After more than six months of preparation and 14 hours underground, a group of cavers has uncovered Australia’s deepest known cave, at a depth of 401 meters.
- The new cave, dubbed “Delta Variant”, is anticipated to be 401 meters deep, 4 meters deeper than the previous record
- The expedition started at 11am on Saturday and finished just after 1am on Sunday, taking 14 hours
- The group says they plan to explore and chart other areas of the cave system which remain unexplored
The newly discovered cave, named “Delta Variant”, is connected to the Niggly/Growling Swallet cave system north-west of Hobart.
Niggly Cave, at 397 meters, held the previous record for Australia’s deepest known cave.
The group from the Southern Tasmanian Caverneers, a speleological organization based in Hobart, began their descent at the mouth of the cave at Mount Field National Park around 11am on Saturday morning.
The cavers emerged victorious just after 1am on Sunday morning.
“It’s been a lot of work to get to the point where we are now,” said team member Ciara Smart.
“Yesterday, we made the breakthrough — and there was always the possibility that we weren’t going to make the connection, but we did.
“And excitingly, we’ve added to a bit of Australia’s caving history.”
The experienced team faced challenging conditions during their seven-hour descent due to high water levels from recent snowfall in the area.
“Saturday’s trip involved an hour and a half bushwalk up a hill, then over 14 hours of abseiling, crawling, squeezing, and rope-climbing, then a long walk back down the hill,” said project organizer Stephen Fordyce.
“About 300m vertical meters was descended on ropes, then painstakingly climbed back up again, with heavy packs full of wet, muddy ropes.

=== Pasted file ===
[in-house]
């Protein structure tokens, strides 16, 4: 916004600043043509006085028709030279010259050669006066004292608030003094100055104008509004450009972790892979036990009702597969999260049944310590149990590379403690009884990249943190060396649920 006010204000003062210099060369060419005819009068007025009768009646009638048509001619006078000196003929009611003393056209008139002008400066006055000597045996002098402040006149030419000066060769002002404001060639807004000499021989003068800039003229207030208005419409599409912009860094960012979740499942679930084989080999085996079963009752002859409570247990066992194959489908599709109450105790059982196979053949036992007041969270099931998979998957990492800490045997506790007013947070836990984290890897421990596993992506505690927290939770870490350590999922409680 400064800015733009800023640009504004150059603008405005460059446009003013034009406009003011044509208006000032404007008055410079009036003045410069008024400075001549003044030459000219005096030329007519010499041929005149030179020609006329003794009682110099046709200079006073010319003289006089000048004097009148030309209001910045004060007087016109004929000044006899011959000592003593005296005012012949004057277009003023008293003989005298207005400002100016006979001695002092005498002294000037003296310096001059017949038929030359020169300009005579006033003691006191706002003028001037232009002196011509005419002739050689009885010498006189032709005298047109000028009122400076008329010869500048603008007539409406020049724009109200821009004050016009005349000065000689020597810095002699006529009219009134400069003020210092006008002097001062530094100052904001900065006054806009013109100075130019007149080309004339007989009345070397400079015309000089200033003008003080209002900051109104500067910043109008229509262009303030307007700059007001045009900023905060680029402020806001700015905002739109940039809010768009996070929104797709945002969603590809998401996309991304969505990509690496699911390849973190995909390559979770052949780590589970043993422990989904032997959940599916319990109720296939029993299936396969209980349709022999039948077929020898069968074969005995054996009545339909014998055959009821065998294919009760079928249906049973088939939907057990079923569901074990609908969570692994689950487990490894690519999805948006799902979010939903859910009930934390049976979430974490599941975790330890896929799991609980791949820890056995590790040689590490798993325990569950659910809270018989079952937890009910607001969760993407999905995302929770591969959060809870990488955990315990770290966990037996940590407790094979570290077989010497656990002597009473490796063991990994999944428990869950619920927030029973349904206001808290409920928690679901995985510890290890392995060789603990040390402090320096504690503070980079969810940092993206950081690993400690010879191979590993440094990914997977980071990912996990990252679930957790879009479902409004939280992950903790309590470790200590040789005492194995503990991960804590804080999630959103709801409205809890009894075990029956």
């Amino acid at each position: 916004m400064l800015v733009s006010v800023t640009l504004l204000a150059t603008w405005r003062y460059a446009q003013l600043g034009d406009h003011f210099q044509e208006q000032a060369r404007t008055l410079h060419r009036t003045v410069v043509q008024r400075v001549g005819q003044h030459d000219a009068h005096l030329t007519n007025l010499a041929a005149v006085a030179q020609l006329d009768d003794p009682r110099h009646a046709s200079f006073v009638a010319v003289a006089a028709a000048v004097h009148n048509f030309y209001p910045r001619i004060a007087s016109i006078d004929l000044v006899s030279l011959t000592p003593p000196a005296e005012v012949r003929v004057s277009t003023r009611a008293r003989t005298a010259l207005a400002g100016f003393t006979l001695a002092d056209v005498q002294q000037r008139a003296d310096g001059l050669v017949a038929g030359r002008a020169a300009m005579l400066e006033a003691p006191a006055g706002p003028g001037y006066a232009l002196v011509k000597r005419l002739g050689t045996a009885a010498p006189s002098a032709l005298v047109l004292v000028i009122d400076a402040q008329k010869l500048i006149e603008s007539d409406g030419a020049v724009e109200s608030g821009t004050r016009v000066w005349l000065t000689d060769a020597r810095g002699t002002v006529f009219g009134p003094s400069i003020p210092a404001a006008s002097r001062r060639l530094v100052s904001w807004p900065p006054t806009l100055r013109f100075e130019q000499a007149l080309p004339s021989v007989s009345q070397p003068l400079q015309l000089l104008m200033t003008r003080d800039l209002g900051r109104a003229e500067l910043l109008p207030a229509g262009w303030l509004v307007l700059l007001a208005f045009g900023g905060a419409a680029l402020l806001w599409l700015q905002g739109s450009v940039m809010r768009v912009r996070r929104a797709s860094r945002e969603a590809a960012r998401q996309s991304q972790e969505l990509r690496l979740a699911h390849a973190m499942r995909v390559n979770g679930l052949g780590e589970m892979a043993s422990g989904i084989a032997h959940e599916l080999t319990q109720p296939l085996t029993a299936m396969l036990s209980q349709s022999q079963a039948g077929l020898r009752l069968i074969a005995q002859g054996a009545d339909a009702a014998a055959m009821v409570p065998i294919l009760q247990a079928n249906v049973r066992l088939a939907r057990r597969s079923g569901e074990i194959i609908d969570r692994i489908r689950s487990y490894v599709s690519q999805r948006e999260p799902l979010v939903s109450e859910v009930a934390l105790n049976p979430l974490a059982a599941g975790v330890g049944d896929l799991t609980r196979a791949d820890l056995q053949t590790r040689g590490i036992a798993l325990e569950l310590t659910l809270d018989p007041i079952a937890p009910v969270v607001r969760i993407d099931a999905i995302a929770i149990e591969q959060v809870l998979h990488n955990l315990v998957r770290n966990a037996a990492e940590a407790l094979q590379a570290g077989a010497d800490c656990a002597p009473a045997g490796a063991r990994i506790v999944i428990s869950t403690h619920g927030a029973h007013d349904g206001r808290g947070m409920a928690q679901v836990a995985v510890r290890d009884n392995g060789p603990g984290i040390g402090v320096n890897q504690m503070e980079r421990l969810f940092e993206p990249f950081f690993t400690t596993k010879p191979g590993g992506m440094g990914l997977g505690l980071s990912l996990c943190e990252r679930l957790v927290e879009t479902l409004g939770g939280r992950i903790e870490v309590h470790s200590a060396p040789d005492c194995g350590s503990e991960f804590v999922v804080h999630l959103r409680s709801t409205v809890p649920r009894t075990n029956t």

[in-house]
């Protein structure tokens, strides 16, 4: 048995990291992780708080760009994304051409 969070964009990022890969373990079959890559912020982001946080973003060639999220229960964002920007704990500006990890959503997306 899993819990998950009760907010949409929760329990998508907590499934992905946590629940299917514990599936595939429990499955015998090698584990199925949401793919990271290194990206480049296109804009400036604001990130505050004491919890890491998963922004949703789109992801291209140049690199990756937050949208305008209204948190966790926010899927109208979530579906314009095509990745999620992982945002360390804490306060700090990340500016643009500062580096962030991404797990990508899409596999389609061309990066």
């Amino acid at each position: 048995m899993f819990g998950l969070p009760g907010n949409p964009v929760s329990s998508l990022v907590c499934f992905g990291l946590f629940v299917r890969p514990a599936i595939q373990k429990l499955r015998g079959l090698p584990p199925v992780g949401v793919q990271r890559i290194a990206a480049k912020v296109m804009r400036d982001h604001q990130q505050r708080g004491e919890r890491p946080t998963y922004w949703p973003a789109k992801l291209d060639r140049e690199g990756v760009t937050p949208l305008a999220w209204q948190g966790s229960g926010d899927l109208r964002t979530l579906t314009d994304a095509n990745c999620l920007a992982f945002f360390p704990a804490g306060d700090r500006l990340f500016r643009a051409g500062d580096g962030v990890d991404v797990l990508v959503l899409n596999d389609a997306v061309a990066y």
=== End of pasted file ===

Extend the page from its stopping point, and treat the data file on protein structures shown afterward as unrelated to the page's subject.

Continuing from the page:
“That 400m depth represents almost six Wrest Point Casinos stacked on top of each other, or three Sydney Harbor Bridges,” said Ms Smart.
The history behind the cave’s name
The team said they wanted to give a nod to the time the cave was discovered, during the era of the COVID-19 Delta variant.
“The first section of the cave is called the ‘Test Station Queue’, which is a really annoying, long, windy, and tight 300m meander that is just so frustrating,” said Ms Smart.
“We’ve got a passage called ‘Super Spreader’, that’s because it’s a big, big passage and it’s got lots of different routes going off it, so that seemed appropriate,” said fellow caver Karina Anders.
“And then we called the giant 163m pitch ‘Daily Cases’, because at the time it seemed like the daily cases were just going up and up, and up,” added Ms Smart.
“The last pitch that we rigged yesterday is called ‘Freedom Day’, and I guess that’s more of a tribute to the Melbournians on the trip,” said Ms Anders.
The team spent the past six months preparing for the record attempt by fixing ropes down the cave and exploring side passages.
“We’ve kind of always hypothesised that this cave existed because Niggly is this big cave system and it has this waterfall coming in, and for years cavers have been running looking at this waterfall and wondering, ‘Where has this water been running from? ‘ Ms Anders said.
“The actual logistics of preparing for this connection have been intense.
“It takes a huge amount of planning to have the right people and equipment in the right place. It’s been like climbing a mountain in reverse.
“Each trip we have taken as much rope as we can carry, then descended while exploring side passages, then we go back up. The next trip we bring more rope and go a bit further.”
Despite the exhaustive preparation process, Ms Anders said it was worth it.
“If you can imagine what it’s like if say you were abseiling off the top of the Sydney Harbor Bridge the whole way down to the water — but it’s pitch black and maybe there’s a couple of people on the rope below so you can sort of faintly see their light—and all you can hear is the roar of a waterfall.”
Discovery is just the tip of the iceberg
While there aren’t any massive missions on the cards in the near future, Ms Anders and Ms Smart both agreed there was still much more to discover.
“Until six months ago, no one even knew that this cave existed. Despite decades of exploration in the area, Tasmania’s caves still hold many secrets,” said Ms Anders.
“There’s still more to be done. We’ve made the connection, but we’re not finished exploring the cave yet,” said Ms Smart.